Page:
According to the Tax Foundation,
Americans will pay $3.0 trillion in federal taxes and $1.5 trillion in state taxes, for a total tax bill of $4.5 trillion, or 30.2 percent of income.”
Now that we have made it past Tax Freedom Day 2014 on April 21st, as we can now ‘earn a dollar’, it is also time to plan how we can ‘save a dollar’, perhaps on our taxes. Here is a good question:
Should you declare that den a home office for your small business?
Let’s discuss those 7 tax benefits sitting right now on your home office bookshelf.
 “All or nothing” or “Exclusive use” Test
U.S. IRS mandates an “all or nothing” test. “Exclusive use” means only for business, which means absolutely no personal purposes may be conducted in the den. The den or portion of your home must be dedicated for nothing else but business in order to qualify for a home office deduction.
In Anderson, Tax Court Memo 2006-33, the Tax Court held that “taxpayers who lived in a bed and breakfast they owned and operated couldn’t deduct expenses relating to those parts of the Inn used for both business and personal purposes.”
If one uses one’s den as both a business center and for periodic family recreational gatherings, one will fail the “exclusive use” test. To qualify the den for the home office “exclusive use” tax deduction, one should make sure only business purpose items (including furniture and office equipment) are in the den and only business is conducted in the den. Nor can one claim as a deduction, an adjacent room employed as ancillary business use in support of the “exclusive business use” den, because of the “mixed use” of personal activity in the adjacent room to the den.
 Your Den as Headquarters for Multiple Businesses
If the den is used for more than one business, the IRS does allow a den home office deduction, if each and every business satisfies the den home office “exclusive use” test. Do note, however, the IRS says if any one of the businesses deductions claimed fails the “exclusive use” test in whole or in part, one forgoes the entire den home office deduction, even if one of the businesses actually satisfies the “exclusive use” test for the den home office deduction.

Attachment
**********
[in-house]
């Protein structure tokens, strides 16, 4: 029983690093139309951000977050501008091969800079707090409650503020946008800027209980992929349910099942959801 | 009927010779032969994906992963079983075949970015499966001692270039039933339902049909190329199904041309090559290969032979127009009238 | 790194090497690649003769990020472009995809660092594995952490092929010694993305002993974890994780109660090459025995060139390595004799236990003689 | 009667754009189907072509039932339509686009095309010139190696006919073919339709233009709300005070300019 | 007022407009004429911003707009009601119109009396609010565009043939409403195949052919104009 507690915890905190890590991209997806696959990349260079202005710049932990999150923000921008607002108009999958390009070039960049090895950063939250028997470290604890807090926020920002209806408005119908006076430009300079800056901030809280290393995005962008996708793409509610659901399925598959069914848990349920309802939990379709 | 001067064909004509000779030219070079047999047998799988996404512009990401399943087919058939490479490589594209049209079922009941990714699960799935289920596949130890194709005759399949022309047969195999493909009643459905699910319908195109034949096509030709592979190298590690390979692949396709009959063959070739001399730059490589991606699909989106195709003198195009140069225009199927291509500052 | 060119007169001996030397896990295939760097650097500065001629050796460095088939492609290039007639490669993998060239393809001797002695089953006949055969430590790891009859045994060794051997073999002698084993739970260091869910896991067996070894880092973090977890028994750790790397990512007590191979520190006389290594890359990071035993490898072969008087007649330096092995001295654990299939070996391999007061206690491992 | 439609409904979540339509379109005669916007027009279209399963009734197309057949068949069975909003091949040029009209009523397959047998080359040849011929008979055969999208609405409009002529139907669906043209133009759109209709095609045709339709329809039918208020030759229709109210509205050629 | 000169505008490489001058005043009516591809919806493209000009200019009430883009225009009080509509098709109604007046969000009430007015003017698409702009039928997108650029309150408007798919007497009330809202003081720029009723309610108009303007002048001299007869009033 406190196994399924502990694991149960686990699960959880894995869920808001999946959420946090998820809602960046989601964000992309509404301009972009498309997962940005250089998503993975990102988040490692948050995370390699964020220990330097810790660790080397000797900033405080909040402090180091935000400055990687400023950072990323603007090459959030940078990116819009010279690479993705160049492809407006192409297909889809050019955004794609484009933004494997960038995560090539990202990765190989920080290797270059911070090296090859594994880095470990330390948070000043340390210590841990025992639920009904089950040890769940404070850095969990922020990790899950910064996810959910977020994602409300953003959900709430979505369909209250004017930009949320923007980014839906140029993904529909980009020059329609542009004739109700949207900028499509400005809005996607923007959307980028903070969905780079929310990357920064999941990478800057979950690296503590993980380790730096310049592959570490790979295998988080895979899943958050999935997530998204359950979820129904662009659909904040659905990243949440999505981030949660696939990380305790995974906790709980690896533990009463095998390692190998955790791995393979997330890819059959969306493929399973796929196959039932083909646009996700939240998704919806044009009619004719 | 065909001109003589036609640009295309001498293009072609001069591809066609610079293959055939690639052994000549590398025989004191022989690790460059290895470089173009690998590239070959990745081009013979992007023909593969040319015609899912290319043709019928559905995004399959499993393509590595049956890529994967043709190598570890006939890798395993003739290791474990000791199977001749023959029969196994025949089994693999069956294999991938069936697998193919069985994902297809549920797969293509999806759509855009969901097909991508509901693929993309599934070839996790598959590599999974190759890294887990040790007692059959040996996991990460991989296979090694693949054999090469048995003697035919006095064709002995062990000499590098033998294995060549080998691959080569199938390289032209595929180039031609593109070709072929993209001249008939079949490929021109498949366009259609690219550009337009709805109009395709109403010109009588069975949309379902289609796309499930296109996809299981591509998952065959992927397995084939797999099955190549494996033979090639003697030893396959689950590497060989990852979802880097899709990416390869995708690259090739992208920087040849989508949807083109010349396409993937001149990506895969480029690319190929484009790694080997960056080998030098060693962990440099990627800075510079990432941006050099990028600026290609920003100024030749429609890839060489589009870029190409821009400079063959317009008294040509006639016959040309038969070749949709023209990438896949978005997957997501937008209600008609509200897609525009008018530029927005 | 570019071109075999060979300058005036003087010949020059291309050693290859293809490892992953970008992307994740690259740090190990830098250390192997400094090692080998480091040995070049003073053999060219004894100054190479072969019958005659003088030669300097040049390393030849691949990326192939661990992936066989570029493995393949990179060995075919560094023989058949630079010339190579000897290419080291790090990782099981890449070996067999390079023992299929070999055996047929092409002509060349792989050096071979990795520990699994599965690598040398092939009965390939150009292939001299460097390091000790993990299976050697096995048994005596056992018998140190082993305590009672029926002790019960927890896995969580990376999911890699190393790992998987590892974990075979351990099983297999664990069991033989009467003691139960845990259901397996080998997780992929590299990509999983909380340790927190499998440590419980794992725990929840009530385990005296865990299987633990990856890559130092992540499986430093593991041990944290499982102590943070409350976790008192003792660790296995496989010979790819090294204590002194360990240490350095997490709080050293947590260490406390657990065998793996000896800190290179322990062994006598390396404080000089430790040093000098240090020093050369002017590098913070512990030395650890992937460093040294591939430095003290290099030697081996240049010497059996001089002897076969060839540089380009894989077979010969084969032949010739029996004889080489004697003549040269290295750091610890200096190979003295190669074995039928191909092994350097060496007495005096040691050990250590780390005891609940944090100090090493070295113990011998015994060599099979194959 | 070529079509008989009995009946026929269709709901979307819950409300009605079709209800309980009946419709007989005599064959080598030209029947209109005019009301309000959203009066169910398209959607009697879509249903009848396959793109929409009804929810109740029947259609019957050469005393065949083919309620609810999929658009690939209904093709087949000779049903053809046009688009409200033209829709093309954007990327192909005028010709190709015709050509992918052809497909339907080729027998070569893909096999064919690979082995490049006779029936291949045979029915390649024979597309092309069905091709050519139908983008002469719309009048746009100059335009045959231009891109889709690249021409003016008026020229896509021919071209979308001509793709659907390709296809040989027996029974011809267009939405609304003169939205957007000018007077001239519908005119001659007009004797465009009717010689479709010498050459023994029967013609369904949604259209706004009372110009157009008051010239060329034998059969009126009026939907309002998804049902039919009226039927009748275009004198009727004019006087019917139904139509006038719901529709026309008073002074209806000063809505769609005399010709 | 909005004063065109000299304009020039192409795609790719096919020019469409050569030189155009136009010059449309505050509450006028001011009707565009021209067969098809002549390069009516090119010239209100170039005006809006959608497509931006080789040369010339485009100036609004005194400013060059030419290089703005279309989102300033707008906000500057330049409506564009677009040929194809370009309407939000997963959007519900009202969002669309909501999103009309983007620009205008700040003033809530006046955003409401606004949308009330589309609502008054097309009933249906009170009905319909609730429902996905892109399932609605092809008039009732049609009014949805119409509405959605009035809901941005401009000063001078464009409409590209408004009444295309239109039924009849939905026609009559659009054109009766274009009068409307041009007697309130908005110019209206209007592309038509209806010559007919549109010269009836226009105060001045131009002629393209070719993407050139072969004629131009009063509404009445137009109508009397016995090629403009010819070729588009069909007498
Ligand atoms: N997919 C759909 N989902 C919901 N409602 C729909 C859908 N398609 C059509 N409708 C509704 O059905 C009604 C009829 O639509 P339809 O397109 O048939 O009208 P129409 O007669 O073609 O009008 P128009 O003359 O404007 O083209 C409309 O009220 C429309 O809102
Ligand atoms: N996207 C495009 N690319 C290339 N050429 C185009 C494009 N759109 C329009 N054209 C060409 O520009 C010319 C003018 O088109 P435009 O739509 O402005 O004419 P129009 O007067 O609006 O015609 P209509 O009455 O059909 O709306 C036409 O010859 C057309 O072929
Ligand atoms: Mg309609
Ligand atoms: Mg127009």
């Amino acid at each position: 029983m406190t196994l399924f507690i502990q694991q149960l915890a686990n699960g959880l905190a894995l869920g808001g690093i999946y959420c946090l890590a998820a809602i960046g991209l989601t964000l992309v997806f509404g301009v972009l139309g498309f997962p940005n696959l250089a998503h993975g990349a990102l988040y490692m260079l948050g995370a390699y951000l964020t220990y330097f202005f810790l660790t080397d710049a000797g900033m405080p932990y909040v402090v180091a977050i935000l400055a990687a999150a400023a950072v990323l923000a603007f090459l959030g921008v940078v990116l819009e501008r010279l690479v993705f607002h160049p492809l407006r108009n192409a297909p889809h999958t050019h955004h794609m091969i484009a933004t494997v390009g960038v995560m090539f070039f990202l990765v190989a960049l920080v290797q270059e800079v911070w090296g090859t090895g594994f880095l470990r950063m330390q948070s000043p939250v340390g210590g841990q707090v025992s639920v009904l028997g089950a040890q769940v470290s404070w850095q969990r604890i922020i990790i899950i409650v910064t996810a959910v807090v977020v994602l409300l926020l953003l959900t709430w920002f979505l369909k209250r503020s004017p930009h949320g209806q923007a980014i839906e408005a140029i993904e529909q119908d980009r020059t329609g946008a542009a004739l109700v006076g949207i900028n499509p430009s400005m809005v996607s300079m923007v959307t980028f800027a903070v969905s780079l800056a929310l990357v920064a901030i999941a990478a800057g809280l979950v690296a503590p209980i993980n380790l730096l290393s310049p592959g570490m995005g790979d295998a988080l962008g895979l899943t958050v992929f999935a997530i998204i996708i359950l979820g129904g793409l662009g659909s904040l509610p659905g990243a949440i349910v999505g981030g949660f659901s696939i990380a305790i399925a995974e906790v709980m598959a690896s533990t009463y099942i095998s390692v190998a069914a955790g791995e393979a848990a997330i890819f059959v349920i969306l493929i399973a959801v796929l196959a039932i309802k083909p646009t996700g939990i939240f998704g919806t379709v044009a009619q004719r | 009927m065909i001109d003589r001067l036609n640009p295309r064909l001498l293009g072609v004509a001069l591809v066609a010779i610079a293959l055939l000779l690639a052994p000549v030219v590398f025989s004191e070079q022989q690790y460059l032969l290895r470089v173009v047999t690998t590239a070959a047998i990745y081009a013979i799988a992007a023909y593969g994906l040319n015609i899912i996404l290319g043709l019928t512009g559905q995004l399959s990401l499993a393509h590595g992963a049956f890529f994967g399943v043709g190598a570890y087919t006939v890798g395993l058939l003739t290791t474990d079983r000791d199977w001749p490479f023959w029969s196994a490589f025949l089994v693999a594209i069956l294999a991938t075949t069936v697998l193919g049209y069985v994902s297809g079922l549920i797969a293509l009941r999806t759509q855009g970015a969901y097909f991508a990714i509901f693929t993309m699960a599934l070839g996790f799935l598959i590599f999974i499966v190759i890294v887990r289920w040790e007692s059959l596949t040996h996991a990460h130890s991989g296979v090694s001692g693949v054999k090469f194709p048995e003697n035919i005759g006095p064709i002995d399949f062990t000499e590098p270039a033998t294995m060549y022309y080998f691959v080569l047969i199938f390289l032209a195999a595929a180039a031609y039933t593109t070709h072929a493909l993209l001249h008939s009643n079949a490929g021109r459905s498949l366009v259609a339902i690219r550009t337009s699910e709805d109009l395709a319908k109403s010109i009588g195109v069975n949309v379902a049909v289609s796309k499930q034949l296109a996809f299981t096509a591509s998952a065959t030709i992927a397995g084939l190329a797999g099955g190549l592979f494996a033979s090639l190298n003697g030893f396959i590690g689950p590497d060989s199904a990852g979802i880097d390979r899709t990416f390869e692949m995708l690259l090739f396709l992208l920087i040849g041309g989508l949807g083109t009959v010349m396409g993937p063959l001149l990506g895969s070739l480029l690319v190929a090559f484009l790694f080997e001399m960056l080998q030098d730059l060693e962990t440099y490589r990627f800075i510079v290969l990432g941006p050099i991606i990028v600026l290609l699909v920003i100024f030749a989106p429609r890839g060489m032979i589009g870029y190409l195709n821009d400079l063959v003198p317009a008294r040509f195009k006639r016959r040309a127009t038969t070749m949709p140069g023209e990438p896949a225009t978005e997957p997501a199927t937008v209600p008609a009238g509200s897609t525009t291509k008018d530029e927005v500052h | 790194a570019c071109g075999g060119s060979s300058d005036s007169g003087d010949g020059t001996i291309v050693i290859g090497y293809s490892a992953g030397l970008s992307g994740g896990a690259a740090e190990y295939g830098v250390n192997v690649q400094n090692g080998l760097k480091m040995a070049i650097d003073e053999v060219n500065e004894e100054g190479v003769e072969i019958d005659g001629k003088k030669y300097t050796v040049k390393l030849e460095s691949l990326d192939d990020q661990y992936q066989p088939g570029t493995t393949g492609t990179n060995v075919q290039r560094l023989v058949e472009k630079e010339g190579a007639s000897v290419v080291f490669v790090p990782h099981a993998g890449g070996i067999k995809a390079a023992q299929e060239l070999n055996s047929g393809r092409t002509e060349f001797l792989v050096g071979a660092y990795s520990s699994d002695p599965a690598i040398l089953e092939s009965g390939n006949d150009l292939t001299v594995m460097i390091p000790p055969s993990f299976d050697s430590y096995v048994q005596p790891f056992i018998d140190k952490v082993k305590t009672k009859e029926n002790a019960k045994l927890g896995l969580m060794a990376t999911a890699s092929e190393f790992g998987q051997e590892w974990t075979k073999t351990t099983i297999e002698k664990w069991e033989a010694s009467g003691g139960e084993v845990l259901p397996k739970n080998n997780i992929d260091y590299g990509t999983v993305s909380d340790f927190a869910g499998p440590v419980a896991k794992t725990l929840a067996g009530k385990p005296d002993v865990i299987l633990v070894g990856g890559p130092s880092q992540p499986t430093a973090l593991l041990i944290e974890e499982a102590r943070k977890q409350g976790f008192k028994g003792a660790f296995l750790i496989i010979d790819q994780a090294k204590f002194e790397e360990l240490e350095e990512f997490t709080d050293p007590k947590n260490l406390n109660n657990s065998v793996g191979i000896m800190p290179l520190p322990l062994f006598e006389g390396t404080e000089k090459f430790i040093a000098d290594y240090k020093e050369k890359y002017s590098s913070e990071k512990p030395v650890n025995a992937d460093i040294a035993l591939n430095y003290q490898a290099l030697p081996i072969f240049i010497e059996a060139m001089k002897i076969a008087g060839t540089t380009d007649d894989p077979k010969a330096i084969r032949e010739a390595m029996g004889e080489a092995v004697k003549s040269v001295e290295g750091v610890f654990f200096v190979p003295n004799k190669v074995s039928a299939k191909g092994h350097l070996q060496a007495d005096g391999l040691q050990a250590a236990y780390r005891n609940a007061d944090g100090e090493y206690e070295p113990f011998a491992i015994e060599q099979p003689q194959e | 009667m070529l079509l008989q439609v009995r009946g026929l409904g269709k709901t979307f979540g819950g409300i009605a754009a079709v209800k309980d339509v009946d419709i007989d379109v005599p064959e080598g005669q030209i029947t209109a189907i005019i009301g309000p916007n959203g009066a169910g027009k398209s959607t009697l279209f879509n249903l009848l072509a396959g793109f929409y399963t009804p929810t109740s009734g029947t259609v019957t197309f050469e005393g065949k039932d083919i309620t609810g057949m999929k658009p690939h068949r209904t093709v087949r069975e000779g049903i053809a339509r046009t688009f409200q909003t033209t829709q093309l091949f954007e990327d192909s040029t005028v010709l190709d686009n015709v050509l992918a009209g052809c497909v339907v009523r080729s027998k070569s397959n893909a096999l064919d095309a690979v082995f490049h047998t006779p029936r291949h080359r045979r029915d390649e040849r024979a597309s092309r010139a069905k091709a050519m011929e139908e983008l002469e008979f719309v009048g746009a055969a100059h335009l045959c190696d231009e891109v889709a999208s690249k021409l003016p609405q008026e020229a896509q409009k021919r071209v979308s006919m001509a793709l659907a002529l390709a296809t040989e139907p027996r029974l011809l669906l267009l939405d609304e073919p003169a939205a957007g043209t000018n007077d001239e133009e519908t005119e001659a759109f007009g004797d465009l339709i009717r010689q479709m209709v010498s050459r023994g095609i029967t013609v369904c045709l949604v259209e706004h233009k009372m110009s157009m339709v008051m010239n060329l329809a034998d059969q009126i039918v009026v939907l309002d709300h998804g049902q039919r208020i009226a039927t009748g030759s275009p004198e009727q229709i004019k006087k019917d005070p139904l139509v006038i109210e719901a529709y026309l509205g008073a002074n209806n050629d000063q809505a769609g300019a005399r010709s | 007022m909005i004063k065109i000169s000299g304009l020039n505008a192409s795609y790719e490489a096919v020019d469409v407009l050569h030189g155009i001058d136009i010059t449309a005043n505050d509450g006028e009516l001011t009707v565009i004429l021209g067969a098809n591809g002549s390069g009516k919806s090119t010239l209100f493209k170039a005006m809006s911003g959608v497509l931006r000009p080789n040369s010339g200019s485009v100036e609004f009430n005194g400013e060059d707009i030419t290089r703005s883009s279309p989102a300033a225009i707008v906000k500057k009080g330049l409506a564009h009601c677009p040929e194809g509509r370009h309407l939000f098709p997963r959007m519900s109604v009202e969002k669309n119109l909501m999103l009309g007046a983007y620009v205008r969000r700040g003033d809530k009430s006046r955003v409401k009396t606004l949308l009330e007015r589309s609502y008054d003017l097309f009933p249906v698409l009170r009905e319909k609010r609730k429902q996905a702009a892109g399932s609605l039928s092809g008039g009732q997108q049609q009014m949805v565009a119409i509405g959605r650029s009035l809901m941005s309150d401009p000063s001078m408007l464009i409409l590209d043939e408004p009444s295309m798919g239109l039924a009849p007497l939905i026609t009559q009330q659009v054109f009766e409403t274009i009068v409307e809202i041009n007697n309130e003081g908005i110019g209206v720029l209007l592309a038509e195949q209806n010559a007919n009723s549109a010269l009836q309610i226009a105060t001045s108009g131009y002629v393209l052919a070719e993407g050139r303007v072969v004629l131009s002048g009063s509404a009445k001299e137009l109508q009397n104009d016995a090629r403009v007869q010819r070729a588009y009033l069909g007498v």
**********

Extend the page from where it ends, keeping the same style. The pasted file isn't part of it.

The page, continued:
Your Den as a Principal Place of Your Trade or Business
The den home office qualifies as a principal place of business, when it is used exclusively and regularly for administrative or management purposes of one’s trade or business. And, when there is no other fixed location whereby one can conduct their business administration and management other than in the den home office. IRS deems business administration and management purposes as billing customers, clients or patients, keeping books and records, setting up appointments, forwarding orders, writing reports, or managing websites and public and media relations, etc.
 When the Bulk of Your Business is Done Away from Your Den
The bottom line here is that one can still qualify for the den home office deduction, even when the bulk of one’s business is performed outside the home den, including substantial non-administrative or non-management business purposes at a fixed location of the business outside the den home office (such as meeting with customers, clients or patients at such fixed location [other than hotels, cars, or temporary project sites] of one’s trade or business conducted outside of the den home office). This is particularly a useful clause of sheltering some of one’s income from tax through the den home office deduction, when one sells or provides goods and services outside the den home office.
 Renting or Owning a Home Office Den
If one owns a home in which the den resides, one can deduct a business use portion of real estate taxes and mortgage interest on IRS itemized Schedule C, balanced against non-business use portion of real estate taxes and mortgage interest on IRS itemized Schedule A.
If one rents their home in which the den resides, one can deduct a qualified “exclusive use” business portion of rental expenses, including utilities and lessee repairs made and costs held. Renters can find that an “exclusive use” den home office deduction can generate a substantial tax benefit.
 Furnishing and Equipping a Home Office Den
One can elect to recover costs of den home office furniture and equipment in the year of purchase with a deduction under IRS Code Sec. 179, provided the “exclusive use” den home business office is established in service during that tax year. This deduction is an alternative to recovering the cost over time through depreciation deductions.
 Carry-Forward Benefits of Your Home Office Den
Finally, a ‘carry-forward tax benefit’ is allowed for an “exclusive use” den home office deduction that is disallowed by the IRS gross income limit. Deductions carried over for up to five tax years continue to be allowed only up to the income from the trade or business from which the expense is recognized. This ‘carry-forward tax benefit’ allowance is whether or not the dwelling unit is used as a residence during the tax year [IRS Code Sec. 280 A(c)(5)].
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